In ruins since the days of Henry VIII, Whitby Abbey has been known more as the romantically gloomy ruins than as the monastery it once was.
The first religious buildings on the site were built around 657, and were destroyed by Danish invaders between 867 and 870. The restored Gothic structure that took its place ultimately met its end in 1540 during the anti-Catholic rampages (known officially as the Dissolution of the Monasteries) that followed Henry VIII’s separation from the Catholic Church. Additional damage was done by German battleships in WWI, aiming for a nearby signal station.
The resulting ruins are atmospheric, beautiful, and have inspired many writers and artists, including Bram Stoker, who used Whitby as the location for the first landing of Dracula in England. It is fitting, as it’s said that it was here where the author himself first discovered the real Vlad Dracul in 1890, in the pages of a book he checked out from the local library.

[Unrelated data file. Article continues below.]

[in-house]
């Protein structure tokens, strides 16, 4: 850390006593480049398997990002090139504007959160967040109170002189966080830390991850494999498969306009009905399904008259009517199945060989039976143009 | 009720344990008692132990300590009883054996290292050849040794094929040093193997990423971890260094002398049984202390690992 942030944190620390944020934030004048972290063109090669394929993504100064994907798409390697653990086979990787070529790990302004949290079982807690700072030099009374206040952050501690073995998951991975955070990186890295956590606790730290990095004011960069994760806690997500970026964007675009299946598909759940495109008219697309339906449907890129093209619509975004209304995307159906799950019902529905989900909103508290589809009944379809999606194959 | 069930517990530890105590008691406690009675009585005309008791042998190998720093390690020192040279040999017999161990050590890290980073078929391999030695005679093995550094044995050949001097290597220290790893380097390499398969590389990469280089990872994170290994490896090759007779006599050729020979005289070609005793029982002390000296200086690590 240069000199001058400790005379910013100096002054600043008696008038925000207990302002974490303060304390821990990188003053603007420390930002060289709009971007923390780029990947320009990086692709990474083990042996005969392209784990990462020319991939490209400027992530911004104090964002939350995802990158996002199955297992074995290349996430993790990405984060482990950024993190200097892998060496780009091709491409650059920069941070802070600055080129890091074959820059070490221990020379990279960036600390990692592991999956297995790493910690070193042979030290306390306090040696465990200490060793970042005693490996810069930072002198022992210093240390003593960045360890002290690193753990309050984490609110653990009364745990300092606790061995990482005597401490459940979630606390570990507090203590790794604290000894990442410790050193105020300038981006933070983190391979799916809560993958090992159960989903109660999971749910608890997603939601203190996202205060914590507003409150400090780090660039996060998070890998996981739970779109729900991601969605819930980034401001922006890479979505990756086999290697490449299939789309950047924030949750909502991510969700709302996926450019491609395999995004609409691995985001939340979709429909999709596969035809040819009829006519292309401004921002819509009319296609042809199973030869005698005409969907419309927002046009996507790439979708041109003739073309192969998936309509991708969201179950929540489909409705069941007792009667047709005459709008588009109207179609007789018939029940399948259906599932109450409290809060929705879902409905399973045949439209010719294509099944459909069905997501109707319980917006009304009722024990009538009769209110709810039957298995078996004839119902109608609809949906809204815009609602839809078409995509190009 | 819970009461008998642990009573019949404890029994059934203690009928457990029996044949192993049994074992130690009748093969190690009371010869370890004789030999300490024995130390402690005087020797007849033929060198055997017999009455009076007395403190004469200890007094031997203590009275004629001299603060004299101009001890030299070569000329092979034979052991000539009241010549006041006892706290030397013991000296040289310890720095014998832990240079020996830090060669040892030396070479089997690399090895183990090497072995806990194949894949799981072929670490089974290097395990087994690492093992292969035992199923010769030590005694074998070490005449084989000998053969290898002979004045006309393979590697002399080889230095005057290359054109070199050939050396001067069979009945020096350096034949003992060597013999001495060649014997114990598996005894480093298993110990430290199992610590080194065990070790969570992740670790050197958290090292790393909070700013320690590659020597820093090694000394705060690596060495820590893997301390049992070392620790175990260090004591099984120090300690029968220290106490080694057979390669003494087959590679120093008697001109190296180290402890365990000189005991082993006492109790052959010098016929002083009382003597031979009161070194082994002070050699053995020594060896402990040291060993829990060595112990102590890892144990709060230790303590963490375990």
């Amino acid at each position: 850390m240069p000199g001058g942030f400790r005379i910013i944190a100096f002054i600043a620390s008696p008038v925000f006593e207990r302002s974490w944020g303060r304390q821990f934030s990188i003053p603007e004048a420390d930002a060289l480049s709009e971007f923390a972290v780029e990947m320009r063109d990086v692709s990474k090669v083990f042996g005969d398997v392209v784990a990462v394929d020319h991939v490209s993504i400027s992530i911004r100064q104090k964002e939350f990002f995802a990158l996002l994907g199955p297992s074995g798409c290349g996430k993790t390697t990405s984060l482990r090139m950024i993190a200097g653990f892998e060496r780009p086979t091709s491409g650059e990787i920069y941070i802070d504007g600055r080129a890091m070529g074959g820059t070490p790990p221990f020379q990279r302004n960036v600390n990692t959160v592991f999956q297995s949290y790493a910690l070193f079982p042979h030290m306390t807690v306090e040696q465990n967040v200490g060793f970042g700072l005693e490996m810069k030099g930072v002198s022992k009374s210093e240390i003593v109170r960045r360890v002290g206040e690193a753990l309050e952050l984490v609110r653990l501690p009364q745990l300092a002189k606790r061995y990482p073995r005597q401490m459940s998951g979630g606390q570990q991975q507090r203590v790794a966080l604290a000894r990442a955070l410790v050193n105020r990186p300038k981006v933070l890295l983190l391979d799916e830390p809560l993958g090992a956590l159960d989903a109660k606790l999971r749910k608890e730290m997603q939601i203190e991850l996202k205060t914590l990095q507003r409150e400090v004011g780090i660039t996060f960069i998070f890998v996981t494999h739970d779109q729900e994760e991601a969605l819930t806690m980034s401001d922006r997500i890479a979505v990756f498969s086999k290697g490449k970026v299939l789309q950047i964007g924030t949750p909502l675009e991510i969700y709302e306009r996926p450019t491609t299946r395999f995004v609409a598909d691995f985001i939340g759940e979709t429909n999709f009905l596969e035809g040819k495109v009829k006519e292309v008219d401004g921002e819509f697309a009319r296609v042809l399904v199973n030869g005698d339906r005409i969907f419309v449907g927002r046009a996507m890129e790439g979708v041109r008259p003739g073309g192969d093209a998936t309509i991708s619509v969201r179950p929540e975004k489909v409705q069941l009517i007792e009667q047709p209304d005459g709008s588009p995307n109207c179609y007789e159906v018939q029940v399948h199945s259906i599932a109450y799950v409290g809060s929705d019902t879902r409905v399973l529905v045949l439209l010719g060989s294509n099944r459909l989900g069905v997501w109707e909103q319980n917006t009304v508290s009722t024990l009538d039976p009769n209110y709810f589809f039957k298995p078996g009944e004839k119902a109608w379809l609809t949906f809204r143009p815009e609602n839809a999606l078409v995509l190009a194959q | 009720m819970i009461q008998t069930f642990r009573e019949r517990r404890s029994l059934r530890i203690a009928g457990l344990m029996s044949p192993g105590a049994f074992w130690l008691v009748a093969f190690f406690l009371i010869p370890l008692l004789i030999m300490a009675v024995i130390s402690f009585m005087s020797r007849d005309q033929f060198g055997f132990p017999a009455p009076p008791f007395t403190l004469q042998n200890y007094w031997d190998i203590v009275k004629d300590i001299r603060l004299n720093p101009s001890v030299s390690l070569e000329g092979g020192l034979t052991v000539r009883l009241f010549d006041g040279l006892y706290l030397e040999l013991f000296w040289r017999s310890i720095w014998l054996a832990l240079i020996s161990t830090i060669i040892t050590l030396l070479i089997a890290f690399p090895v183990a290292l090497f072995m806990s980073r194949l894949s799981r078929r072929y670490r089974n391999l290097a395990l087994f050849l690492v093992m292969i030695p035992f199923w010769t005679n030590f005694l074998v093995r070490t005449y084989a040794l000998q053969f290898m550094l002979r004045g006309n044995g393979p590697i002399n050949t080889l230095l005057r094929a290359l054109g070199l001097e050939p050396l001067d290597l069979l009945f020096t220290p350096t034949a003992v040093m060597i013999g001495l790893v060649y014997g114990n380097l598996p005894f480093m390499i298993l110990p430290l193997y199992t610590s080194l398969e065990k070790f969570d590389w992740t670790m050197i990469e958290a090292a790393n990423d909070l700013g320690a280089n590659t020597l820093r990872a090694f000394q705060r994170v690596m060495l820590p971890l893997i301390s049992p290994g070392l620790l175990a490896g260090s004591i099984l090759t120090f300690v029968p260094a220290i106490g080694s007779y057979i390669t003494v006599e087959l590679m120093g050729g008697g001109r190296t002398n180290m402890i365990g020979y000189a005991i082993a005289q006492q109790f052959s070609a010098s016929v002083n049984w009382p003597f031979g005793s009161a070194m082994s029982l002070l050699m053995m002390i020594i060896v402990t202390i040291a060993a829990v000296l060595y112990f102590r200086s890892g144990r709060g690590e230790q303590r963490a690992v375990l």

Whitby Abbey has become something of a Goth pilgrimage site, and touristy Dracula-related locations of dubious literary or historical significance have followed in their wake.
Whitby is also home to the Whitby Museum, Library, and Archive containing many varied and strange items from Tempest Prognosticators to an alleged Glory Hand.
Elsewhere, Stoker found additional inspiration at Eastern European and Scottish castles, and closer to home at St. Michan’s Church crypts in Dublin, where you can still visit the mummies today. The original manuscript for Dracula is held in the United States, at the Rosenbach Museum and Library in Philadelphia. he is buried at Golders Green Crematorium in London.
Know Before You Go
While the Abbey can be seen for miles around, the site is run by English Heritage so you need to pay to enter the ruins. As of September 2022, this was £12.50 per adult (without membership).